Assessment of High-Sensitivity C-Reactive Protein Levels as Diagnostic Discriminator of Maturity-Onset Diabetes of the Young Due to HNF1A Mutations

Journal: Diabetes Care (September 2010)

Authors: Owen K, Thanabalasingham G, James T, et al

Purpose: Though genetic testing is currently the only means to diagnose MODY, “restricted access…leaves many patients with undiagnosed diabetes.” To remedy this, researchers tested the hypothesis that “serum levels of high-sensitivity C-reactive protein (hs-CRP) could represent a clinically useful biomarker for the identification of HNF1A mutations causing maturity-onset diabetes of the young.”

Results: The authors found that “serum hs-CRP levels are markedly lower in HNF1A-MODY than in other forms of diabetes,” making this a potential target for a “widely-available, cost-effective screening test to support more precise targeting of MODY diagnostic screening.”

Maturity-onset Diabetes of the Young: How Many Cases Are we Missing?

Journal: Diabetes Care (May 25, 2010)

Authors: Shields B, Hicks S, Shepherd M, et al

Purpose: Because only genetic testing can confirm a diagnosis of MODY, which “is frequently misdiagnosed as type 1 or type 2 diabetes,” researchers “aimed to compare the regional distribution of confirmed MODY cases in the UK and to estimate the minimum prevalence.”

Results: The authors looked at “UK referrals for genetic testing in 2,072 probands and 1,280 relatives between 1996 and 2009” and found that “MODY was confirmed in 1,177 (35%) patients, with HNF1A (52%) and GCK mutations (32%) being most frequent in probands with MODY.” Because “referral rates and confirmed cases were highly correlated,” the authors conclude that “marked regional variation in prevalence of confirmed MODY directly results from differences in referral rates.” In order to remedy this, “increased referral for diagnostic testing is required if the majority of MODY patients are to have the genetic diagnosis necessary for optimal treatment.”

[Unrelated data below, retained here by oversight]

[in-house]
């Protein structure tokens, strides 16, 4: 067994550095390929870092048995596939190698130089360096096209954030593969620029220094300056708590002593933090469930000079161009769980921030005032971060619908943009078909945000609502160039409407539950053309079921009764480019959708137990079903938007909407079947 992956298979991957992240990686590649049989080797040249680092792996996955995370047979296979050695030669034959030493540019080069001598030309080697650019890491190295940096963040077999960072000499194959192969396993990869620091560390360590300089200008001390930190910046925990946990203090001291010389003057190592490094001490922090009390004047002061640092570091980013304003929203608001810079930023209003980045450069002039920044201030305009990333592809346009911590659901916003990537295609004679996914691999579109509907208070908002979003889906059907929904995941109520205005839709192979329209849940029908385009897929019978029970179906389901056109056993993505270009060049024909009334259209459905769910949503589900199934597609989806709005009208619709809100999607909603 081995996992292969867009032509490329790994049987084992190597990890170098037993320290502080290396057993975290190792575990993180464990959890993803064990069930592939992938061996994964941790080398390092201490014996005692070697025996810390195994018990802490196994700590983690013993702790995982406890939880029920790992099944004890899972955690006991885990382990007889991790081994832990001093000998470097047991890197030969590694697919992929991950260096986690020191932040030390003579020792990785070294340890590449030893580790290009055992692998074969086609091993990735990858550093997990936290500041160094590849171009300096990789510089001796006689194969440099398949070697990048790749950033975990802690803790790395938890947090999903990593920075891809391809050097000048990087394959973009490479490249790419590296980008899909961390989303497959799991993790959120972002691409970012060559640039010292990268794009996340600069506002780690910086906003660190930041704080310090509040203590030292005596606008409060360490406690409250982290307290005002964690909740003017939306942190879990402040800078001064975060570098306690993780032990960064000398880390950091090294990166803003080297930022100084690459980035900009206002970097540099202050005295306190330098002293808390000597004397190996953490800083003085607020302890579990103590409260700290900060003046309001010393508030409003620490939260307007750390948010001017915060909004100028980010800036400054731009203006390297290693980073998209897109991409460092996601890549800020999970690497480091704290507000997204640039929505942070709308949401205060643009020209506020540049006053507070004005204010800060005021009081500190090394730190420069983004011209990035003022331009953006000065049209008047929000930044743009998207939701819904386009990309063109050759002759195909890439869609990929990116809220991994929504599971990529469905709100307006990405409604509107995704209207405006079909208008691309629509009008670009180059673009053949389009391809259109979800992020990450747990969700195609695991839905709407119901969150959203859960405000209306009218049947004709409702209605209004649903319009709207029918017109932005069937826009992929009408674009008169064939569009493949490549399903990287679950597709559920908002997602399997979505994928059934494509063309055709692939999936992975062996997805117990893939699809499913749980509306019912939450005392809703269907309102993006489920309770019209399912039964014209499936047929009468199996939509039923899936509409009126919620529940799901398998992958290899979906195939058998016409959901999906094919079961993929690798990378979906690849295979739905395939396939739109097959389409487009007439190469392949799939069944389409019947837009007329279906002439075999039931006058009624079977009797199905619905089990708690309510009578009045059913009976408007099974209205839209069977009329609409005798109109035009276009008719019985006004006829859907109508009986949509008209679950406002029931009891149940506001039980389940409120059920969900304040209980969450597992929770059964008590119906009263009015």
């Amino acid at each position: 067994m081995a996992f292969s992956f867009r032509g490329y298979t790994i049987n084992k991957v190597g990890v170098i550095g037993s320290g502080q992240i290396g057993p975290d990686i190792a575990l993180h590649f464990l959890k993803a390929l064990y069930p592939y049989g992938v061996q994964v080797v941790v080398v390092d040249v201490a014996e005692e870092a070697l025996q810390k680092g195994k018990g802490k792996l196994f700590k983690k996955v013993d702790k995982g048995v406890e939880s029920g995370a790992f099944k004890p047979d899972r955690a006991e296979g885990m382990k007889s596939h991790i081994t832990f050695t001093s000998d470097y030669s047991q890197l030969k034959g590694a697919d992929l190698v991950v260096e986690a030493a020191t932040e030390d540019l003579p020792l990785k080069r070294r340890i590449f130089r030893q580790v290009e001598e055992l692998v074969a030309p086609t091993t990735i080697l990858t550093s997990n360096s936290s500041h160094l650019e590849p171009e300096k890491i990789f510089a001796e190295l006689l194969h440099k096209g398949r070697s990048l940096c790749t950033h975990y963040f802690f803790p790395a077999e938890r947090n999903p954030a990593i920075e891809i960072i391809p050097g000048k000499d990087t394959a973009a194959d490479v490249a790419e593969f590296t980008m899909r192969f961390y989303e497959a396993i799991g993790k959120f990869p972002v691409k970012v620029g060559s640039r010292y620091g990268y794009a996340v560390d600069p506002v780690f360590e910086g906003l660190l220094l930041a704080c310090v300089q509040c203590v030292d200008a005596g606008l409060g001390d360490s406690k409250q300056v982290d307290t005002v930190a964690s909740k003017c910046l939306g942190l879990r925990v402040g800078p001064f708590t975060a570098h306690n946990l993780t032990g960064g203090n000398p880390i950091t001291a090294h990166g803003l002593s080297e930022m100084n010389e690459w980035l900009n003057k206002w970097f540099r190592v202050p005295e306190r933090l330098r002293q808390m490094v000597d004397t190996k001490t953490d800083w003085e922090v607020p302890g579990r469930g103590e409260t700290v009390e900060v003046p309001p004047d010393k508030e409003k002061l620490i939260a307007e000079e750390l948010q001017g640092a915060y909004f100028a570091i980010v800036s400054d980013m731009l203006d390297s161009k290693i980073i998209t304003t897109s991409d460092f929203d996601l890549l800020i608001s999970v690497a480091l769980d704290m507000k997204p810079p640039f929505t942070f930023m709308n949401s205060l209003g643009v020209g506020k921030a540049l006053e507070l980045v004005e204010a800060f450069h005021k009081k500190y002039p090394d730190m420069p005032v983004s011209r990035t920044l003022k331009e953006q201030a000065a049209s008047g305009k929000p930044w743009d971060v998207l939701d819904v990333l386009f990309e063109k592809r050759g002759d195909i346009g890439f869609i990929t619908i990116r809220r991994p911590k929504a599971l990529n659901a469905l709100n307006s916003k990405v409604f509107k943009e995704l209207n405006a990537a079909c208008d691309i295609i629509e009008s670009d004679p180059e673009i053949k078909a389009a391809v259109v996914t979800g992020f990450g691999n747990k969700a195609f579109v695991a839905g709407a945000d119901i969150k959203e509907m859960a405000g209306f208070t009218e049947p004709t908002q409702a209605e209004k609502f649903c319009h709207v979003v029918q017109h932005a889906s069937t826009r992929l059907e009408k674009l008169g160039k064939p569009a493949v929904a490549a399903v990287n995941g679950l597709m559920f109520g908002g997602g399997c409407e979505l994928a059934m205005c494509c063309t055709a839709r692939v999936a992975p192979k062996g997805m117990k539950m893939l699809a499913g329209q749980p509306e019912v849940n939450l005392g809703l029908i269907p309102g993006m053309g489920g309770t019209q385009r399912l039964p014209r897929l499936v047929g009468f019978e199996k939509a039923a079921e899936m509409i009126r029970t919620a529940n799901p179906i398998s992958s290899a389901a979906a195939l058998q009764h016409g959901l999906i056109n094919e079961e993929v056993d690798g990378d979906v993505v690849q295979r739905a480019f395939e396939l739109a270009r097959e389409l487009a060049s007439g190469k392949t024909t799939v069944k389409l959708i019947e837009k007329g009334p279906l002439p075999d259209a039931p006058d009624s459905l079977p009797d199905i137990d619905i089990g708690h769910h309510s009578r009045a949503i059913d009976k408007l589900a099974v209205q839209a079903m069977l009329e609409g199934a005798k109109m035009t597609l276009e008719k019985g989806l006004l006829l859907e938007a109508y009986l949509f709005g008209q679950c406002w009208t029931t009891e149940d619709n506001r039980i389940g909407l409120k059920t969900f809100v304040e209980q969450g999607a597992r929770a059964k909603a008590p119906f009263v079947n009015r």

The Role of Noise and Positive Feedback in the Onset of Autosomal Dominant Diseases

Journal:BMC Systems Biology (June 29, 2010)

Authors: Bosl W, Rong L

Purpose: Bosl and Rong sought to “explore the possible contribution to the onset of autosomal dominant diseases from intrinsic factors, such as those determined by the structure of the molecular networks governing normal cellular physiology.”

Results: Bosl and Rong simulated “model pathways for two autosomal dominant disease, AD polycystic kidney disease and mature onset diabetes of youth.” The “simulations demonstrate that some of the primary disease characteristics are consistent with the positive feedback — stochastic variation theory presented here. This has implications for new drug targets to control these diseases by blocking the positive feedback loop in the relevant pathways.”

Pharma Focus



Brand Name: Glucotrol

Type: Tablet; 2.5 mg, 5 mg, 10 mg (oral administration)

Indication: Adjunct to diet and exercise to improve glycemic control in adults with type 2 diabetes mellitus.


Brand Name: Micronase

Type: Tablet; 1.25 mg, 2.5 mg, 5 mg (oral administration)

Indication: Adjunct to diet and exercise to improve glycemic control in adults with type 2 diabetes mellitus.


Brand Name: Amaryl

Type: Tablet; 1 mg, 2 mg, 4 mg (oral administration)

Indication: Adjunct to diet and exercise to improve glycemic control in adults with type 2 diabetes mellitus.